Living Gargoyle Reportedly Seen Flying in Spain

I’m a big fan of gargoyles – those creepy, monstrous carvings sticking out of the sides of Gothic churches and buildings – so a recent report of what was described by the witness as a living gargoyle sighting in Spain was bound to catch my eye and pique my interest. Which of the scary monsters did this witness see? Did it have water shooting out of its mouth? Was Sigourney Weaver around? Could this be what’s being spotted recently in Chicago?

The hellhound gargoyles of the Ghostbusters movie.

“It looked like a dog with wings. I couldn’t see the front legs, just the rear ones. It didn’t have front legs. ”

The report comes from Cryptozoology News which interviewed Alex Nasirc, a British man who claims he saw the creature while living in Santa Maria Del Aguila, Almeria, in southern Spain in September 2010. Nasirc says he heard an unidentifiable sound around 1 am that he feared might be a woman shrieking in pain. Looking out of his fourth-story window, he saw a large winged creature about 25 meters (82 feet) away take off from the building and fly off. He didn’t think he had time for a photo (damn) but committed this description to memory:

“Thick, short beak. It looked like a carnivores’ nose. The head seemed to be stretched at the back. Bulky torso or body. Curved wings with arms look alike. Span around 2 to 3 meters wide — about 9 to 10 feet –. Thick, powerful back legs that were held diagonally, almost vertically. Long, thin tail. Heavy, slow movement. Pale pink color. Size of a massive dog or a big feline like tiger or lion. It looked like skin texture. No feathers. No scales. It almost moved like a robot.”

Since the creature Nasirc claimed to have seen flew, that rules out a ground-based Dogman, but the rest of the depiction could easily describe a gargoyle. One legend is that the French St. Romanus slew a flying, fire-breathing, town-terrorizing dragon-like monster named Gargouille around 640 CE and, when it was not consumed by the fire that burned the rest of its body, Gargouille’s long-necked head was mounted on a church to scare off evil spirits. The word “gargouille” means throat or gullet and that fits it being associated with the long spouts used to carry water away from the roofs of medieval churches. The grotesque monster and animal faces placed on the ends of the spouts were there to ward off evil spirits or to attract evil-loving pagans to the services.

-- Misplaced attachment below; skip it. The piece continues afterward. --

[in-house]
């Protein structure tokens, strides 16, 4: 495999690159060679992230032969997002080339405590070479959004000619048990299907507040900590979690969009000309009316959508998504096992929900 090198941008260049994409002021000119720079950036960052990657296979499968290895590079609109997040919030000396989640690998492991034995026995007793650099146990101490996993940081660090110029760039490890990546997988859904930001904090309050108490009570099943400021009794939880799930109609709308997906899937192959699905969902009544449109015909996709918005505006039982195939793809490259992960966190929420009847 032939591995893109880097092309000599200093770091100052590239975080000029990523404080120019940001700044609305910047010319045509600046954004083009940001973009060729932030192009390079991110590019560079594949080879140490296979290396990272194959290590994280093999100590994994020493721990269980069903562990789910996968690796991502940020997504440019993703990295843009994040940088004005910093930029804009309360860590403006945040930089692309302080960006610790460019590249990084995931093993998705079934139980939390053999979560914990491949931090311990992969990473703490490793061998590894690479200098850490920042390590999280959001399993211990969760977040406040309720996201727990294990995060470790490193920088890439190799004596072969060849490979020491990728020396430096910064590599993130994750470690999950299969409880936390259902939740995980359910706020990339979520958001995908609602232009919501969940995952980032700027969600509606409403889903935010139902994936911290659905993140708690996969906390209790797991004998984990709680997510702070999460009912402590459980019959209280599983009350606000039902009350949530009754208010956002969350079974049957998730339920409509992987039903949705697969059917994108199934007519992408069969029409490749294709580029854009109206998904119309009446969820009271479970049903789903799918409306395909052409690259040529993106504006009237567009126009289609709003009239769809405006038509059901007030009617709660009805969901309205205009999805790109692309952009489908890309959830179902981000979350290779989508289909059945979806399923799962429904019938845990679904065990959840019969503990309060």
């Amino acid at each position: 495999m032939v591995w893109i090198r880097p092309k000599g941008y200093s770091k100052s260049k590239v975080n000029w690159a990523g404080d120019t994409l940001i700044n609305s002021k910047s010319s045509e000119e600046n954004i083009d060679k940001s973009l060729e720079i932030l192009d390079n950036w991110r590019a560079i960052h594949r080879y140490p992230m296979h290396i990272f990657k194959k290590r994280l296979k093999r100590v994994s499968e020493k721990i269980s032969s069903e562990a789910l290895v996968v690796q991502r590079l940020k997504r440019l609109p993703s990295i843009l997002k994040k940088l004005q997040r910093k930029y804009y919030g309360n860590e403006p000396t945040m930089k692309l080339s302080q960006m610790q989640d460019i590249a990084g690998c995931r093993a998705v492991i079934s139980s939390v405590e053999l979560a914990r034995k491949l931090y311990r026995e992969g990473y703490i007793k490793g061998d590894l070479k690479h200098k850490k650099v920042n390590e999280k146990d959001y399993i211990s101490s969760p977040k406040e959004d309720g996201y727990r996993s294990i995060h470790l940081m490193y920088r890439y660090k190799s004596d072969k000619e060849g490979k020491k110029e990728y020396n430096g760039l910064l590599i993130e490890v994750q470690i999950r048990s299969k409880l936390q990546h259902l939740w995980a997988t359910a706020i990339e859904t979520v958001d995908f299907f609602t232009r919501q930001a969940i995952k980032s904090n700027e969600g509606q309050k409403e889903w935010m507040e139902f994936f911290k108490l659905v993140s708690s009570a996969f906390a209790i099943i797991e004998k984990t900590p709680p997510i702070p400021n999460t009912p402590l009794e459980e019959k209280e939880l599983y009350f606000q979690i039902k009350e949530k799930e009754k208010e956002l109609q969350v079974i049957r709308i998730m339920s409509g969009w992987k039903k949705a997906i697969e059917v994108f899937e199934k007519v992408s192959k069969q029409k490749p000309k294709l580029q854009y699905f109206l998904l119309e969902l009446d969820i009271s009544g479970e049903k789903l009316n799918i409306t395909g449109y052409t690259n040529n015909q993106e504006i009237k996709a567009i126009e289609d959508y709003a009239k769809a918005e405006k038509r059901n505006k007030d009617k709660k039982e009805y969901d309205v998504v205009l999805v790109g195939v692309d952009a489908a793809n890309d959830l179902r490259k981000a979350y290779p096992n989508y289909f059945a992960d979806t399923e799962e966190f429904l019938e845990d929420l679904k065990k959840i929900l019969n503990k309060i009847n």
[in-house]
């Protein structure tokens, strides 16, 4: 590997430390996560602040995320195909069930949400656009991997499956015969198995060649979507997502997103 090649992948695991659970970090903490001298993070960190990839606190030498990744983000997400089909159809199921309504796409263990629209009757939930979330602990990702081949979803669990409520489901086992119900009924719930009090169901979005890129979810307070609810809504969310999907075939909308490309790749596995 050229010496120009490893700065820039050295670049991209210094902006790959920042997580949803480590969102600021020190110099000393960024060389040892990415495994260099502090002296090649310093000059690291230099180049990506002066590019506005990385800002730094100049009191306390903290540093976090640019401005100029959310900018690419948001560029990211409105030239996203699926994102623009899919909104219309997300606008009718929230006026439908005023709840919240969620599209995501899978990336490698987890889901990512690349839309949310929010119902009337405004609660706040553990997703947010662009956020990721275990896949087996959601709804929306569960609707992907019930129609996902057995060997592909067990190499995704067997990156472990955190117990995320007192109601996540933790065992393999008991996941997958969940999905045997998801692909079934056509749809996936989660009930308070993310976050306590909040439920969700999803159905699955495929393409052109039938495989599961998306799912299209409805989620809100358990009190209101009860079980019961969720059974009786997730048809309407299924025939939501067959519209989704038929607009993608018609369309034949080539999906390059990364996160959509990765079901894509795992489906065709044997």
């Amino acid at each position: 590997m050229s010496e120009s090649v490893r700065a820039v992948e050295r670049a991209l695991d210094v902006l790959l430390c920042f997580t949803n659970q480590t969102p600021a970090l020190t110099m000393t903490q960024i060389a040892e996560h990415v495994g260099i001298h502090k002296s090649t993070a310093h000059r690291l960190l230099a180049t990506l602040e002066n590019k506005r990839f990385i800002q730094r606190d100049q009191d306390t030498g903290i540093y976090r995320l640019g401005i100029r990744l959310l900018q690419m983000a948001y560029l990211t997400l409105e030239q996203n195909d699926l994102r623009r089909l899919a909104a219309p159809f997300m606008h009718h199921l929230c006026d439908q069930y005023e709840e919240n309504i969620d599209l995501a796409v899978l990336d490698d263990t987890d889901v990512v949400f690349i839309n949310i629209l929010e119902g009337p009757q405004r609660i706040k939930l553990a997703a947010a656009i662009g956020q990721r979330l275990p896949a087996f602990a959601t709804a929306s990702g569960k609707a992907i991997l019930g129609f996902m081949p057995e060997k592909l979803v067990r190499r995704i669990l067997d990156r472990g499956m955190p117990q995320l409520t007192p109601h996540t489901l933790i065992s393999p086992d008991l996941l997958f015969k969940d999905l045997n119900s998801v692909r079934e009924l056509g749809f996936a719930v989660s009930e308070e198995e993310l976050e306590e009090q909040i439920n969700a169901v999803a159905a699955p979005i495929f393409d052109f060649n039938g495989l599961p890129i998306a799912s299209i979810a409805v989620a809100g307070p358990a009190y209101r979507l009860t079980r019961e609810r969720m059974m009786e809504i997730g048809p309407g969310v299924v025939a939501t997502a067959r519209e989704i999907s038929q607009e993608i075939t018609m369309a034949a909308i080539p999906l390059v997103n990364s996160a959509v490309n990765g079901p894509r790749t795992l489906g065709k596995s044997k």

While the most well-known gargoyles on French cathedrals do look like dragons or winged dogs, they can be any scary animal or fake animal or even scary humans. Outside of the dragons, the gargoyles don’t seem to be based on any other cryptids, but Mothman, the Jersey Devil and some other modern monsters could easily make excellent gargoyle models.

Could the Chicago Phantom be some sort of living gargoyle? Most descriptions of the 33 sightings (to date) meticulously catalogued by Lon Strickler at Phantoms and Monsters seem to liken it to a flying humanoid, giant bat or Mothman-like creature. At least one report put the creature on a building before taking off. Chicago has over 200 Catholic Churches. Has anyone checked them to see if there’s a gargoyle missing?

It doesn’t appear that Alex Nasirc ever saw his living gargoyle again. What did he see? Is it living in Chicago where the food is better and there’s more churches to hide on?